BT is preparing to cut 13,000 staff over the next three years and move out of its London HQ after nearly 150 years, as it seeks to cut £1.5 billion (€1.71bn) in costs after a difficult 18 months.
The latest job cuts and restructuring come as the company delivered a 3 per cent drop in Q4 revenue to £5.96 billion and 1 per cent for the year to £23.7 billion. Q4 core earnings rose 1 per cent to £2 billion.
The UK’s dominant telco said the job losses would come mainly from back office and middle-management roles. About two-thirds of the job cuts will fall on its UK workforce of about 80,000, with the remainder coming from the 18,000 staff it employs internationally.
“This is probably the most significant transformation we have made in the last 10 years,” said Gavin Patterson, BT CEO. “We need to do this to be competitive in the future. If we are compared with our peers we are frankly too complex and overweight. While I recognise the pain, ultimately it is the right thing to do for the business.”
BT said the move out of its London HQ in St Paul’s formed part of a plan to cut the number of locations it owns across the UK. Patterson said that arounf 80 per cent of its staff were based in around 50 offices across the UK. That number will be cut to 30 “modern, strategic sites to create a more collaborative, open and customer-focused working culture”.
“In many cities we have multiple offices, it is about consolidating in key towns,” said Patterson. “We will certainly have a headquarters in London; this is not BT moving out of London. It is more likely to be in a smaller, future-oriented working environment.”
BT TV was present in 1.74 million homes at the end of Q4, down 16,000 on the previous quarter. BT Sport, however, continued to pull in audiences, with viewing figures up 19 per cent year on year. The company recently maintained its Premier League rights – a jewel in the crown for any broadcaster – for another 3 seasons.
BT Openreach added 100,000 new connections in the quarter to take the broadband line base to 20.7 million lines and some 555,000 new fibre additions. The company is targetting 3 million FTTP premises by the end of 2020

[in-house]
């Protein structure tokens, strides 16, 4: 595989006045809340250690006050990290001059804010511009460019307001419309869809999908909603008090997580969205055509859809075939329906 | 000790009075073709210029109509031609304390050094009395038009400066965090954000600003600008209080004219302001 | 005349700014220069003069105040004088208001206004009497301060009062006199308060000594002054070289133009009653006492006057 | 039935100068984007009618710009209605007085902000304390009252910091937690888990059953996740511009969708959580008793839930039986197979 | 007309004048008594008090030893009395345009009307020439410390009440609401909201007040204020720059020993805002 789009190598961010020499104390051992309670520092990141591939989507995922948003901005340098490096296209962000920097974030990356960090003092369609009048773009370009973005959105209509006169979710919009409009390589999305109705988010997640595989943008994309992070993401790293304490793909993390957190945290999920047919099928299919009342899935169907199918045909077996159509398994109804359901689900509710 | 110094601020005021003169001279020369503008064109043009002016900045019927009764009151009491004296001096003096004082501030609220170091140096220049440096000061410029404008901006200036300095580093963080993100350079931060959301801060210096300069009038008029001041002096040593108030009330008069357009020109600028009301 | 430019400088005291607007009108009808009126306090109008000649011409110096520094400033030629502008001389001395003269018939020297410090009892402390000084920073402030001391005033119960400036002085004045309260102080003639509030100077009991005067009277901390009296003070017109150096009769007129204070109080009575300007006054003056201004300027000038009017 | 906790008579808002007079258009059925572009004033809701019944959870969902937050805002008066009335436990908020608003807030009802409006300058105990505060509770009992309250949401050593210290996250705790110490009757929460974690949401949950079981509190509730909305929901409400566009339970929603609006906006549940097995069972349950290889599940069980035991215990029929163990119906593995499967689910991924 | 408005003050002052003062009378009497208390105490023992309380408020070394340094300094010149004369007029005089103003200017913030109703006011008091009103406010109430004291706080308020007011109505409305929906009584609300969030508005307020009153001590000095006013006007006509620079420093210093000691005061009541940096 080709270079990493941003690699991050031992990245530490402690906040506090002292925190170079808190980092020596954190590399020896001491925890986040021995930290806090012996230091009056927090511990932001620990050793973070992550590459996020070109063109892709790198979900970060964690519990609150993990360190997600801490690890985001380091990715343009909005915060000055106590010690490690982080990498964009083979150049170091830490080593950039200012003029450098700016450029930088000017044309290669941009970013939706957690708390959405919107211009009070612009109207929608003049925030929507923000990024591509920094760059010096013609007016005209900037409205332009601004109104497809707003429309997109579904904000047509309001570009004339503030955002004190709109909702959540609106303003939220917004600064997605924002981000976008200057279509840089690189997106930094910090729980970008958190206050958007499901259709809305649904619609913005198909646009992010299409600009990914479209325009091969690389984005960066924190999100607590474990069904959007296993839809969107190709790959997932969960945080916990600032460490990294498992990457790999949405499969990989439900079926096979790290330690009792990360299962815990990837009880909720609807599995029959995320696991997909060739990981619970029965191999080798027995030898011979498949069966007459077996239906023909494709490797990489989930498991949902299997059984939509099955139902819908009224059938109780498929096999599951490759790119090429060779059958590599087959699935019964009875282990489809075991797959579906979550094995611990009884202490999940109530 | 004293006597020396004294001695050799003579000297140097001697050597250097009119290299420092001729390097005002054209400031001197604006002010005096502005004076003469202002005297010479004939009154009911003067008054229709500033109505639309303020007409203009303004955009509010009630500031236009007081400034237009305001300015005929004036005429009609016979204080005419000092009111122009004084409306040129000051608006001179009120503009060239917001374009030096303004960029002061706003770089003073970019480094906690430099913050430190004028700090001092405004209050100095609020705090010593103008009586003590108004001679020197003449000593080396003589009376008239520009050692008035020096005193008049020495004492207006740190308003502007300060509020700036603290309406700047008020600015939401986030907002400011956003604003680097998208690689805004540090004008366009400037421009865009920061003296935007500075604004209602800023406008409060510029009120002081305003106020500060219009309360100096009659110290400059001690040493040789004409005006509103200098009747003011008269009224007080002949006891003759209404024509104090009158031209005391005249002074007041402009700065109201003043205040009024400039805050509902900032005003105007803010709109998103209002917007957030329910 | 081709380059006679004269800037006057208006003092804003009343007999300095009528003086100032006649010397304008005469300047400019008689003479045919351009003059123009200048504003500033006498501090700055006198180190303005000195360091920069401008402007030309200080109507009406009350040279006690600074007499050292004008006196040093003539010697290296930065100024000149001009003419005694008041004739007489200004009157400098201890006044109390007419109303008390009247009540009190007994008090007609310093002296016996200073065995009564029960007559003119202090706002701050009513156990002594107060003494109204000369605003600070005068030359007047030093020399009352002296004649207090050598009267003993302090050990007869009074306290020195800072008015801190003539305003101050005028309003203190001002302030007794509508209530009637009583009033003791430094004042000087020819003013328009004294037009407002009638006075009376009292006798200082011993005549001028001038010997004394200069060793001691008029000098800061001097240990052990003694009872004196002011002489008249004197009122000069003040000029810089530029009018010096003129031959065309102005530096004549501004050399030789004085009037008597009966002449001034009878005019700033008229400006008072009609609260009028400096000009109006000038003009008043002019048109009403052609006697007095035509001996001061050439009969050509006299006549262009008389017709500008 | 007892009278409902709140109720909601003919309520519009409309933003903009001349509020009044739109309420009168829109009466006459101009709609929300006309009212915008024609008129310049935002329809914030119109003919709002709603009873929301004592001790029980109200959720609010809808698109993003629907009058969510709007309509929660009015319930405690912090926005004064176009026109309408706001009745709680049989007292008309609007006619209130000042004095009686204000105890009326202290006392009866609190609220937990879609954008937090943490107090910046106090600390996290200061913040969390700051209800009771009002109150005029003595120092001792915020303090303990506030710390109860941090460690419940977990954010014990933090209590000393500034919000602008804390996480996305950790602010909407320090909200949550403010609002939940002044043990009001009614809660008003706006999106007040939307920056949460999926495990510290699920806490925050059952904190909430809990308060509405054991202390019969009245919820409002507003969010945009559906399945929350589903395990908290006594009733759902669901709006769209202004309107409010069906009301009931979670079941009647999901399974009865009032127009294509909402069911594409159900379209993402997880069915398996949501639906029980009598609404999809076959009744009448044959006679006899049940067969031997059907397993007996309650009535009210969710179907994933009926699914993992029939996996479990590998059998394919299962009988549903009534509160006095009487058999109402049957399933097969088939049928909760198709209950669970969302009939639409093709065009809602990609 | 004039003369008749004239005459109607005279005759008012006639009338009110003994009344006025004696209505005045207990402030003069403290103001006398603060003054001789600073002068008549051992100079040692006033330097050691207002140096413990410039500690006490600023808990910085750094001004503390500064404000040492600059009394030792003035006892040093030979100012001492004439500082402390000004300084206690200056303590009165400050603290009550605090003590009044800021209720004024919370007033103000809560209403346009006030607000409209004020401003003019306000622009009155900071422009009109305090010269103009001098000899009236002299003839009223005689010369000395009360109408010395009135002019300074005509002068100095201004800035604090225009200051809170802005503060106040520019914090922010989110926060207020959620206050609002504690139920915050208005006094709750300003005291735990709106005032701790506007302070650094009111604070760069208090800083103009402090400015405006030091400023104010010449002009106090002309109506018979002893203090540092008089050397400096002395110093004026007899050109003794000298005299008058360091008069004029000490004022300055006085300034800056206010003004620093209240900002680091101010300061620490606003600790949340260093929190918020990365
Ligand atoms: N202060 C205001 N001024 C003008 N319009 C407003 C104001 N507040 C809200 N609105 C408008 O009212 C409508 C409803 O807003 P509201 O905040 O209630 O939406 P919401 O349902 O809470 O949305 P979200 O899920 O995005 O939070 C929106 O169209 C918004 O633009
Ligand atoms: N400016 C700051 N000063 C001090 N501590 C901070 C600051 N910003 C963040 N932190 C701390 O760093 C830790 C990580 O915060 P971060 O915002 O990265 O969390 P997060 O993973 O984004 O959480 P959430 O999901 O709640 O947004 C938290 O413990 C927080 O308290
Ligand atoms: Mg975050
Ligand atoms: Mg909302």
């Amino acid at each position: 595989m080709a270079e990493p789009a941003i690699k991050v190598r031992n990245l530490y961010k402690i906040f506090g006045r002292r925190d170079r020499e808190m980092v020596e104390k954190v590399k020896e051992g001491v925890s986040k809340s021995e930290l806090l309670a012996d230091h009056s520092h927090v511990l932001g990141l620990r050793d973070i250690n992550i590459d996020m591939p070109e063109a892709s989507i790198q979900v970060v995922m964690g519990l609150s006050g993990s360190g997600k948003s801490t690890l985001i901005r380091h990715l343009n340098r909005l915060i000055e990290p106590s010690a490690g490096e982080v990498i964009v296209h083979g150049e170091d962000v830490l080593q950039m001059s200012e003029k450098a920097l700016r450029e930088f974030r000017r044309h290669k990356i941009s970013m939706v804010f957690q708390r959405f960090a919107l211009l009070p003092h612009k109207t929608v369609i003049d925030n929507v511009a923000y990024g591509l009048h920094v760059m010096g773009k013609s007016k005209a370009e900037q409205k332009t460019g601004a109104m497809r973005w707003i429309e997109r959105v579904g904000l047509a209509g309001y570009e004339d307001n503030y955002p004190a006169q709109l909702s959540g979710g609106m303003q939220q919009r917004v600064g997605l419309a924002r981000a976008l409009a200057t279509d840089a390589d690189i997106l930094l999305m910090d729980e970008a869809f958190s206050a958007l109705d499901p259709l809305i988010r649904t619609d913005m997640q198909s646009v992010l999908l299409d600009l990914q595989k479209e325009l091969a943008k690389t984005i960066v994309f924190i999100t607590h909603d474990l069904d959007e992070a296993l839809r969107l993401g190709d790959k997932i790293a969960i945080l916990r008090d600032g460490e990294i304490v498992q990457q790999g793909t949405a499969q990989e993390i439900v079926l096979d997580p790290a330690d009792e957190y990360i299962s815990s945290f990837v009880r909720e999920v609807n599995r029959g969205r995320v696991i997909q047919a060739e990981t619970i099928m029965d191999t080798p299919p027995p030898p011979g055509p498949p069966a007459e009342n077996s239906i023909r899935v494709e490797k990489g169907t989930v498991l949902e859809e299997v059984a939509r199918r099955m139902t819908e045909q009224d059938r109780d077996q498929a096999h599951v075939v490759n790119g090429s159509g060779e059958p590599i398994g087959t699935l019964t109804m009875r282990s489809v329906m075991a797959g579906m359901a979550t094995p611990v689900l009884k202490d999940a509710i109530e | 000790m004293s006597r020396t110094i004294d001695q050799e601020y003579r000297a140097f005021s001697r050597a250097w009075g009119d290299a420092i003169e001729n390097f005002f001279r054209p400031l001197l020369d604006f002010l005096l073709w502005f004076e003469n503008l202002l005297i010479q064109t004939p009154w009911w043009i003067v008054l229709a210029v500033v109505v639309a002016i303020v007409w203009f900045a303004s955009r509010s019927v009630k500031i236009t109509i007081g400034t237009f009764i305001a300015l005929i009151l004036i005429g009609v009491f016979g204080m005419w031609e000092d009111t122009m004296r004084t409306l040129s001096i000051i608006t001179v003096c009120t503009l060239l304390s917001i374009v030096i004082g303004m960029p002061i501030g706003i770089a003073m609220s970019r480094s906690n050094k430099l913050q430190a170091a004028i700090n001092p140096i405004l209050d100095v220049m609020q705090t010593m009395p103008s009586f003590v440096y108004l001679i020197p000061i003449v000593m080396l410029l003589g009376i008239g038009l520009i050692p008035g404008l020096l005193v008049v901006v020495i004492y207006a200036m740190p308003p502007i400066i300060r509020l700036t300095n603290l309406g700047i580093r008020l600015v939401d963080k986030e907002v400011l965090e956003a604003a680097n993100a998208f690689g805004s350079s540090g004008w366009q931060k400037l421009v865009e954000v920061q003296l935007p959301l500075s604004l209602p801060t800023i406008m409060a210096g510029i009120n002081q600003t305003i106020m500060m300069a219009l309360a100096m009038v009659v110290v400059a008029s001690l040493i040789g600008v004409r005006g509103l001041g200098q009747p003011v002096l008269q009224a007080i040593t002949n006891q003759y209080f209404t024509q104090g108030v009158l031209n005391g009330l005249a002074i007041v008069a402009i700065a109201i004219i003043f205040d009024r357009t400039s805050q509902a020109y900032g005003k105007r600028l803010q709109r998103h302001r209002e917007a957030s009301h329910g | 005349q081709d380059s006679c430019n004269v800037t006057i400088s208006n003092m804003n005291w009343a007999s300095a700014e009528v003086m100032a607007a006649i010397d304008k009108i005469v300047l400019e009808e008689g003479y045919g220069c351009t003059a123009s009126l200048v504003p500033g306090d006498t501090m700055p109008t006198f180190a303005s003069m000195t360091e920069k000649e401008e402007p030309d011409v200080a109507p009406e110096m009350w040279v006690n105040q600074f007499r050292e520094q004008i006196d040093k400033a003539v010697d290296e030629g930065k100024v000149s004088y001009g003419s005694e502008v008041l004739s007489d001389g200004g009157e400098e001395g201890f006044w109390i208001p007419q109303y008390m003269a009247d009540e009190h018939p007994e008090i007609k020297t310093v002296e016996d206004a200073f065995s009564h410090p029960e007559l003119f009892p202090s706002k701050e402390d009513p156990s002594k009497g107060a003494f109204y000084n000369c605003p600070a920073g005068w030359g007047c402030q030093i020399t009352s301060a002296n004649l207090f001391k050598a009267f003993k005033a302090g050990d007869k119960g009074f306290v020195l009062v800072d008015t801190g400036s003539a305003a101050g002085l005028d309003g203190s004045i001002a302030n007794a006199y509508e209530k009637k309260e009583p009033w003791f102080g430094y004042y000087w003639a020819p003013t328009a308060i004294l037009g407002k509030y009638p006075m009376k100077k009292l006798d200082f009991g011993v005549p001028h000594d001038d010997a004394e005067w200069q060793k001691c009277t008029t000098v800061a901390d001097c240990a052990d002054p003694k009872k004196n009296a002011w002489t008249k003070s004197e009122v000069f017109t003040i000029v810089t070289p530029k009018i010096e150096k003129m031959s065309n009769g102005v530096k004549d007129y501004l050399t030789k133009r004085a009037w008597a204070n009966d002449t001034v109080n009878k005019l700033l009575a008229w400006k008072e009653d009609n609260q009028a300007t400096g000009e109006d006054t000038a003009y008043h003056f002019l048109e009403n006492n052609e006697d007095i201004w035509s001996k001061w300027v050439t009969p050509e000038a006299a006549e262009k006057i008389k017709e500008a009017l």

Offering his thoughts on the results, Paolo Pescatore, VP Multiplay and Media at CCS Insight, commented: “These latest announcements underline the ongoing challenges the BT group faces. The need for further cost reduction will hamper its ability to grow in key areas; in particular BT Sport. Move to convergence cannot come soon enough and arguably should have been moved sooner.”
“Naturally, all attention now focuses on the Consumer business ahead of next week’s announcement. Worrying times for the consumer unit with another quarter of line and TV losses. Marc Allera has a lot to ponder and faces some tough decisions with the integration of the consumer units. His strive for simplicity and customer friendly approach will put the new entity in good stead. However, he now needs to take a broader role beyond mobile and individual consumers and more about household telecom requirements.”
“It’s been a while since BT acquired EE and we’ve yet to see significant benefits from the deal given the ongoing challenges facing the overall group. With this in mind it is unsurprising that some of the successful executives at EE have now secured key roles as part of the new entity. Marc being one as well as Gerry McQuade. EE has been a wonderful asset in its own right and BT needs to do a better job of leveraging this business. It almost feels like a reverse takeover.”
“We do not expect major changes overnight. However, changes need to be made across the board with a clear focus on putting the customer at the heart of everything. There is no question that BT has the network assets to play a key role. And it could be well positioned to act as an aggregator of content. The BT Sport service still remains hugely successful which BT must leverage across its brands. Furthermore it must continue in driving innovation as a way of standing out in a crowded and cut throat market.”
“The new organisation structure and strategy cannot come soon enough. However, in reality it will be some time before this comes into effect and lot can happen given recent developments.”